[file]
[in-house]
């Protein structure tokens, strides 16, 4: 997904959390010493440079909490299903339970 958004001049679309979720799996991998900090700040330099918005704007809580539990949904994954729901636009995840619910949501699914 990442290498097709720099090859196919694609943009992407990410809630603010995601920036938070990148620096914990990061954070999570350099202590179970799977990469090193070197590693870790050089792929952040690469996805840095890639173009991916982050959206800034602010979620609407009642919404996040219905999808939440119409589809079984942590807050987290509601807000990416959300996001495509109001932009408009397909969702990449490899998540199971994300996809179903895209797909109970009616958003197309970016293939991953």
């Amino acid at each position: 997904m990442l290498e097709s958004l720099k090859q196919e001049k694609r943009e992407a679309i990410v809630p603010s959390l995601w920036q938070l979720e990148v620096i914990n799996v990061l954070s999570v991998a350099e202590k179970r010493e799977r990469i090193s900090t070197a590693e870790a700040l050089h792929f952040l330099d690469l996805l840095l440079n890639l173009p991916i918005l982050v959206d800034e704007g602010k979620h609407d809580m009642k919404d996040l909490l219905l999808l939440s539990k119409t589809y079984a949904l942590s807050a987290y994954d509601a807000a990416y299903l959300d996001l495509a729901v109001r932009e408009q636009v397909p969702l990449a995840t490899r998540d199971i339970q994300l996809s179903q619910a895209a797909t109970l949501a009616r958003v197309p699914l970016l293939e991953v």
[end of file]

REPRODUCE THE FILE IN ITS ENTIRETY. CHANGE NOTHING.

[in-house]
């Protein structure tokens, strides 16, 4: 997904959390010493440079909490299903339970 958004001049679309979720799996991998900090700040330099918005704007809580539990949904994954729901636009995840619910949501699914 990442290498097709720099090859196919694609943009992407990410809630603010995601920036938070990148620096914990990061954070999570350099202590179970799977990469090193070197590693870790050089792929952040690469996805840095890639173009991916982050959206800034602010979620609407009642919404996040219905999808939440119409589809079984942590807050987290509601807000990416959300996001495509109001932009408009397909969702990449490899998540199971994300996809179903895209797909109970009616958003197309970016293939991953």
């Amino acid at each position: 997904m990442l290498e097709s958004l720099k090859q196919e001049k694609r943009e992407a679309i990410v809630p603010s959390l995601w920036q938070l979720e990148v620096i914990n799996v990061l954070s999570v991998a350099e202590k179970r010493e799977r990469i090193s900090t070197a590693e870790a700040l050089h792929f952040l330099d690469l996805l840095l440079n890639l173009p991916i918005l982050v959206d800034e704007g602010k979620h609407d809580m009642k919404d996040l909490l219905l999808l939440s539990k119409t589809y079984a949904l942590s807050a987290y994954d509601a807000a990416y299903l959300d996001l495509a729901v109001r932009e408009q636009v397909p969702l990449a995840t490899r998540d199971i339970q994300l996809s179903q619910a895209a797909t109970l949501a009616r958003v197309p699914l970016l293939e991953v």